For Audubon String Quartet, a Painful Saga Nears Its End

Classic Arts News   For Audubon String Quartet, a Painful Saga Nears Its End
The legal battle that tore apart the Audubon Quartet more than five years ago is nearing a final resolution, according to reports in the New York Times and the Roanoke Times.

Three members of the group, who have declared bankruptcy, will soon give up their instruments and homes in order to pay a $611,000 judgment to the fourth member, violinist David Ehrlich.

The quartet was founded in 1974 by cellist Clyde Shaw and three other musicians; within five years, it had won a series of competitions and been hired as quartet in residence at Virginia Tech. Violist Doris Lederer, Shaw's wife, joined in 1976; Ehrlich joined in 1984 as first violinist; and second violinist Akemi Takayama replaced Davis Salness in 1997.

Starting several years after Ehrlich's arrival, according to the both papers, conflicts began to develop between him and the other members of the group. In 2000, an argument over expenses led Ehrlich to request that the group go into counseling and to threaten legal action; days later, the other three members ejected him from the group.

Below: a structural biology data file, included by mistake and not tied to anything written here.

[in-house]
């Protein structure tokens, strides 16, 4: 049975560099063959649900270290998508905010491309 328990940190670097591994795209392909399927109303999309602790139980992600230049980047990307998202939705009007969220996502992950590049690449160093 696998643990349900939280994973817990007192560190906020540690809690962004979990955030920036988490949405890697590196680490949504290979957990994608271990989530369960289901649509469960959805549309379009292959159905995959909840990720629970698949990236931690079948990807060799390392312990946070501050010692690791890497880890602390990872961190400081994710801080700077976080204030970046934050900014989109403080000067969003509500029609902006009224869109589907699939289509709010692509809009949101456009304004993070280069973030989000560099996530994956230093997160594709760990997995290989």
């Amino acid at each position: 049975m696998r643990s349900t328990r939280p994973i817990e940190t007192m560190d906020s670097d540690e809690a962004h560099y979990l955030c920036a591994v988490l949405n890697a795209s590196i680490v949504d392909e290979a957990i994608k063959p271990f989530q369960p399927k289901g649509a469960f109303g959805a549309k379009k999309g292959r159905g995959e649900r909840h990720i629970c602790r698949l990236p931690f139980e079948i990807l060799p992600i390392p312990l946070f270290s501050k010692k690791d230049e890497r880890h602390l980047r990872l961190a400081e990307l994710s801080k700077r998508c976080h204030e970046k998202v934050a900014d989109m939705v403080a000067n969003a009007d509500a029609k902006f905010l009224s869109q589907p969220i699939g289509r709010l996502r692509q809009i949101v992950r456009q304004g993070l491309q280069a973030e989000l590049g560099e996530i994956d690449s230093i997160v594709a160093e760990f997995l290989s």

Ehrlich filed suit against the remaining members, claiming that he had been fired without sufficient notice or cause, and obtained an injunction preventing them from performing as the Audubon Quartet. In late 2001, a Pennsylvania court ruled in Ehrlich's favor, awarding him $611,000 (the amount reflected, in part, a estimate of Ehrlich's share of the worth of the corporation that the quartet formed in 1979).

The judge also found that the remaining members could continue to perform as the Audubon Quartet, and they later replaced Ehrlich with violinist Ellen Jewett. But the group had already lost its position at Virginia Tech and has never returned to its former prominence "We're radioactive," Shaw told the New York Times.

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